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As an enormous civilization, the ancient Egyptians had to defend itself from time to time against the forces of the outsiders and the invaders who attacked hoping to gain its wealth.

A few fully documented great battles were achieved by powerful pharaohs . One of the greatest is the THE BATTLE OF KADESH – 1300BC

KING RAMSES II is considered one of the greatest pharaohs of Egypt. It was in his reign that this battle was fought. At the beginning of his reign in which he succeeded his father Seti I, there were some minor campaigns against the Nubians and the Libyans. SETHOS I or Seti I also early in his reign was challenged by a powerful alliance of Amorites and Aramaeans with the prince of Hamath. He sent three separate armies and defeated all three opponents before they could combine.

Rameses II then tuned his attention to Canaan and Syria as their states-Kadesh- was before an important Egyptian vassals and economic and strategic points to the Egyptians in the time of one of his great ancestors TUTHMOSIS III. In recent years, Kadesh had come under the control of the kings of Hatti once again, and Rameses’ aim was to recapture the strategically important citadel from the Hittite king, Muwatallis.

Rameses led his army north through Canaan and Syria from Egypt.. The army travelled in four divisions, each of around 5,000 men. Each division was a self-contained army corps consisting of about 4,000 infantry and 1,000 chariot-crew in 500 chariots. The divisions marched as distinct bodies along different routes for ease of travel and supply. They were spaced some eight hours normal march apart, and were to meet at Kadesh to join battle with the Hittites.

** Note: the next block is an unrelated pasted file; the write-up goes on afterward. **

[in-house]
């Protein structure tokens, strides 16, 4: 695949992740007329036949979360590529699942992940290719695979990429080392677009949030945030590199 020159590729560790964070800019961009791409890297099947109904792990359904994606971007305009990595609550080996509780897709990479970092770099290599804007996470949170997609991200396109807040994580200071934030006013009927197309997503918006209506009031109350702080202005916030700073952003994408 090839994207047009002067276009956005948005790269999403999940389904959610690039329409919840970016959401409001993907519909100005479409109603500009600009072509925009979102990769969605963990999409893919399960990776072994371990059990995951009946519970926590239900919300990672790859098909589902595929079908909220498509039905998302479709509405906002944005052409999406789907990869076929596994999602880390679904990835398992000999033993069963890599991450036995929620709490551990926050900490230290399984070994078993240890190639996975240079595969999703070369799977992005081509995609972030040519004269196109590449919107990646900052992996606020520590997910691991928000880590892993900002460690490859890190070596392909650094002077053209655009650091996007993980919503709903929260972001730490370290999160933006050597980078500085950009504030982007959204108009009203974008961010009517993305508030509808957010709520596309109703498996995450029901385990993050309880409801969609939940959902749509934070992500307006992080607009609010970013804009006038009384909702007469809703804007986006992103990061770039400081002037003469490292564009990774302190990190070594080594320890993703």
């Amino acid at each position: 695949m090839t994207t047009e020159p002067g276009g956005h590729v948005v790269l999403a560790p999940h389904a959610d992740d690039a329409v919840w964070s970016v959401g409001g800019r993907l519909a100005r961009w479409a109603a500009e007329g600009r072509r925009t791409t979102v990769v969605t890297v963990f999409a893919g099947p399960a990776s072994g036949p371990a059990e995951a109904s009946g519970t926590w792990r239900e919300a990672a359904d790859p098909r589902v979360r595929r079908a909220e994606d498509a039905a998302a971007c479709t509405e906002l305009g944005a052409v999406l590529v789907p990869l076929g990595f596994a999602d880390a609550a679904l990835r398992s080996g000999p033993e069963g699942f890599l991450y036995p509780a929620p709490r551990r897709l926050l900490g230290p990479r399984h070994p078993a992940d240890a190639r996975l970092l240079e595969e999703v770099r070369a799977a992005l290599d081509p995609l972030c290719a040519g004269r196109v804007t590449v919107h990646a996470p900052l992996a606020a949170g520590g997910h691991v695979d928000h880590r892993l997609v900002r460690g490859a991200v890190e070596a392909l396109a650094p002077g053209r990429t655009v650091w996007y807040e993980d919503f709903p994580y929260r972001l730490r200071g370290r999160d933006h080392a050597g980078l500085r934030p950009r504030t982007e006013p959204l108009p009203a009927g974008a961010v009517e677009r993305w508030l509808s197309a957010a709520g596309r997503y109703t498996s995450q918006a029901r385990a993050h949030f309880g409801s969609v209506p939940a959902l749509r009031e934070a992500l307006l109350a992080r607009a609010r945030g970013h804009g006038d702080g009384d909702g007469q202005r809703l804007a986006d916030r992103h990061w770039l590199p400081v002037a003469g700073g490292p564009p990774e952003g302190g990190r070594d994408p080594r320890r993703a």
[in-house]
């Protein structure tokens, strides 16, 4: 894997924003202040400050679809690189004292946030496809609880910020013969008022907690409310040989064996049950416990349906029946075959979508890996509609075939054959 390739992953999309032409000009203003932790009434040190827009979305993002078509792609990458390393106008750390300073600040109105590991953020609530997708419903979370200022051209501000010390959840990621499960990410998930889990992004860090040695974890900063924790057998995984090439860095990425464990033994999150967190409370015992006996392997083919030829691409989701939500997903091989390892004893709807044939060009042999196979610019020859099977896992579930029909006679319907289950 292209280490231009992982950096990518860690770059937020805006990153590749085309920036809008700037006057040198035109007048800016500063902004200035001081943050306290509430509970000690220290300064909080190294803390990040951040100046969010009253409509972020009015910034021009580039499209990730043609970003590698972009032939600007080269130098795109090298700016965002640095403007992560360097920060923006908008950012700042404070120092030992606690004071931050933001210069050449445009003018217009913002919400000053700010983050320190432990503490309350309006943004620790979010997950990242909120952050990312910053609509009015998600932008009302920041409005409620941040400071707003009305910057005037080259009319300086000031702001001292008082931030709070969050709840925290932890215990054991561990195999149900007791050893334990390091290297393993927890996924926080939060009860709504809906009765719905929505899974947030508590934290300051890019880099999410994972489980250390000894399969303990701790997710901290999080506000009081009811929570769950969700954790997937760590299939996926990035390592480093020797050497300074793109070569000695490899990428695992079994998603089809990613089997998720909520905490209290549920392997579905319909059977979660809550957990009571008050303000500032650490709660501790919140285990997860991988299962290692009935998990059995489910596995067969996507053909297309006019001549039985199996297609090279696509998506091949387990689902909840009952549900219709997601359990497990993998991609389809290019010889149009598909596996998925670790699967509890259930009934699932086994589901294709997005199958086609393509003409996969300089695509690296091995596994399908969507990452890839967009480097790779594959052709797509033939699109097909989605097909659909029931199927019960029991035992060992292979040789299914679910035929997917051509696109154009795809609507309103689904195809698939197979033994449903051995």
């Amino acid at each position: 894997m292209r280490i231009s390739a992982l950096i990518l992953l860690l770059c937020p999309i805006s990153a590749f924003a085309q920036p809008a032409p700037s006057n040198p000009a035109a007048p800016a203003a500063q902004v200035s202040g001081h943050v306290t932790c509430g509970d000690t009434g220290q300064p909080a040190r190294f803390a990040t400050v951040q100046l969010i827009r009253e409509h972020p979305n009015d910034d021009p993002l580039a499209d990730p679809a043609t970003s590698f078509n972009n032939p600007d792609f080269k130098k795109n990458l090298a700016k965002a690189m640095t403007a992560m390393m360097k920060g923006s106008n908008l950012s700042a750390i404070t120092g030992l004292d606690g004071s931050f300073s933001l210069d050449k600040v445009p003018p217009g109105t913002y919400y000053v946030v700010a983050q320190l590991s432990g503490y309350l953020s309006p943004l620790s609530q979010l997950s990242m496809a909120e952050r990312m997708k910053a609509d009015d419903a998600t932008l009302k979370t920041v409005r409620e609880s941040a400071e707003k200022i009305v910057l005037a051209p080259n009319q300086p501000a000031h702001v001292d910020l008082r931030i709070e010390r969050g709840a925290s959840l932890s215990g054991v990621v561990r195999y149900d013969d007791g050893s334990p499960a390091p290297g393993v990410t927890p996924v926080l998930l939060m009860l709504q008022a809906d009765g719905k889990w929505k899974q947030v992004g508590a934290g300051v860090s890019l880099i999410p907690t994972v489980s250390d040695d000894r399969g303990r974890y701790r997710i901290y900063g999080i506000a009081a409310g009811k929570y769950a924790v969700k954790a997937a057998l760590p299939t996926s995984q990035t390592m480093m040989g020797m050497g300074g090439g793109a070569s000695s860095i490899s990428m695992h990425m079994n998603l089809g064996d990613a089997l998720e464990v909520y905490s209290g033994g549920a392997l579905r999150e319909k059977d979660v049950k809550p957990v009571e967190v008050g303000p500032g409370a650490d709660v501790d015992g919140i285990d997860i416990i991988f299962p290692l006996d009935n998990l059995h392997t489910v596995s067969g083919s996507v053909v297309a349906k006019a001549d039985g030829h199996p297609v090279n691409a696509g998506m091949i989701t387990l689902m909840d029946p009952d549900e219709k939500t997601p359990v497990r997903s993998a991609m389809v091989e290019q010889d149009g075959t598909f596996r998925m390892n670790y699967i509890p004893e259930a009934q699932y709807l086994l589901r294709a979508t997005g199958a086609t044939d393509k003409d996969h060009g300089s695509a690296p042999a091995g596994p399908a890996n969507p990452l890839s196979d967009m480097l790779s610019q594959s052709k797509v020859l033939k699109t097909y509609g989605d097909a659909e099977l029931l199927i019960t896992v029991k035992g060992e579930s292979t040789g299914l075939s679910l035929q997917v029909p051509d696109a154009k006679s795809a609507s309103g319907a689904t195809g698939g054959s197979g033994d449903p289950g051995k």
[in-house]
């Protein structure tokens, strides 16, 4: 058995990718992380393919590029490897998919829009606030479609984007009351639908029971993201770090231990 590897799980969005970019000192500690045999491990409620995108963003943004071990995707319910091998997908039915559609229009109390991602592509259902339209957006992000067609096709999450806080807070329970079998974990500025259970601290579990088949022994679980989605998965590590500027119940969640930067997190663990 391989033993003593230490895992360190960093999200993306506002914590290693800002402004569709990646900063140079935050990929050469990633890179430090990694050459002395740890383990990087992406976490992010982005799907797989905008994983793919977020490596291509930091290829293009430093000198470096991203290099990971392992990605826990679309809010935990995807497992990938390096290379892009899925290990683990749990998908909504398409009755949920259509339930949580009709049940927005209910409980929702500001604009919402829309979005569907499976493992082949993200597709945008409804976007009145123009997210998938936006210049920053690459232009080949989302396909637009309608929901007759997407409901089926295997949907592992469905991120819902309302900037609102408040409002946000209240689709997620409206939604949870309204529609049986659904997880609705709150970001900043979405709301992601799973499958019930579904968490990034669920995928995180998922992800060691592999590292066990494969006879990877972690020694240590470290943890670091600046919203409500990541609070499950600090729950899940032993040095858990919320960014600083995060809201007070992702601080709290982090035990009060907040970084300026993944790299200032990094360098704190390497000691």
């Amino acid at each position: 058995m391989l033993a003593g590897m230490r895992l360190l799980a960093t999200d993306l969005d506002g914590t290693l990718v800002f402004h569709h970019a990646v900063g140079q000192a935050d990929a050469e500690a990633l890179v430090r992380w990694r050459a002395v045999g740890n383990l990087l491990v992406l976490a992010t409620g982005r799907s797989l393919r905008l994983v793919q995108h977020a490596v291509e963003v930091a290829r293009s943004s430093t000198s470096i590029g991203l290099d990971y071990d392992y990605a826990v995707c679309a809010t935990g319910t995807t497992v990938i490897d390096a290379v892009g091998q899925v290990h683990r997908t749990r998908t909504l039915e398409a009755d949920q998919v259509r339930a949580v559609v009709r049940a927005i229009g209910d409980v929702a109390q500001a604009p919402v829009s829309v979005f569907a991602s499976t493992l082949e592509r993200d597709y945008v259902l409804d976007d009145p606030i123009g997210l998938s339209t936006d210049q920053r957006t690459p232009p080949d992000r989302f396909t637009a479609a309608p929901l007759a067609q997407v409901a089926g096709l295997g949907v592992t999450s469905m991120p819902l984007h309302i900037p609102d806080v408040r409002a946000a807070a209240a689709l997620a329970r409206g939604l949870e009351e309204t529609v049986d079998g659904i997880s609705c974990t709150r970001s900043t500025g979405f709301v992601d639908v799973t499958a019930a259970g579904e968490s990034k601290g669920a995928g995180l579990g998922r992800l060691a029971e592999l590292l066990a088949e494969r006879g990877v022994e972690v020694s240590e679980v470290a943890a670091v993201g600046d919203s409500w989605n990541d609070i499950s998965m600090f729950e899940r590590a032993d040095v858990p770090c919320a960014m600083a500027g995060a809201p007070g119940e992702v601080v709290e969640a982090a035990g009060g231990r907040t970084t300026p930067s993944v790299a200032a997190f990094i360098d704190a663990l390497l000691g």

.Muwatallis did not take the threat to the Hittite’s power in their own neighbourhood lightly. Upon finding out about Rameses’ plans, he raised the largest army the Hittites and their vassals and allies had ever fielded. It consisted of some 18-19,000 infantry and 3,500 chariots. These marched south to Kadesh to meet the Egyptians.

The Hittite kings had in the past proven themselves to be masters of strategy, and Muwatallis was no different. He reached Kadesh before the Egyptian army and deployed his army behind the treeline of the Orontes river and the mound of the citadel of Kadesh. His main chariot force of some 2,500 chariots was positioned at fords on the river ready to emerge from concealment and assault the marching Egyptians.

Rameses intelligence proved to be somewhat lacking, leading him to suspect nothing of the Hittite’s intentions. His own scouts failed to locate the Hittites behind Kadesh and two Hittite mercenary Bedouin scouts were captured, giving Rameses the false information that the Hittites were several days march to the north. Thus Rameses did not hasten to concentrate his army, but instead allowed them to continue with their current rate of march.

Ramses with one of his divisions arrived first at Kadesh and started to camp below the city. As the second division was attempting to cross the river, the Egyptian scouts finally brought Pharaoh information about the presence of the Hittite army. A furious Rameses sent fast messengers to the most distant of his remaining two divisions to hasten their march to Kadesh.

Muwatallis had now set his trap. His massive chariot force charged out of hiding, smashing into the surprised second division, routing the infantry and forcing the chariotry to flee and join up with Pharoah and the first division at their camp. The tiring Hittite chariotry pursued and were met by the first division defending the camp and the combined chariotry of the two divisions personally led by Rameses.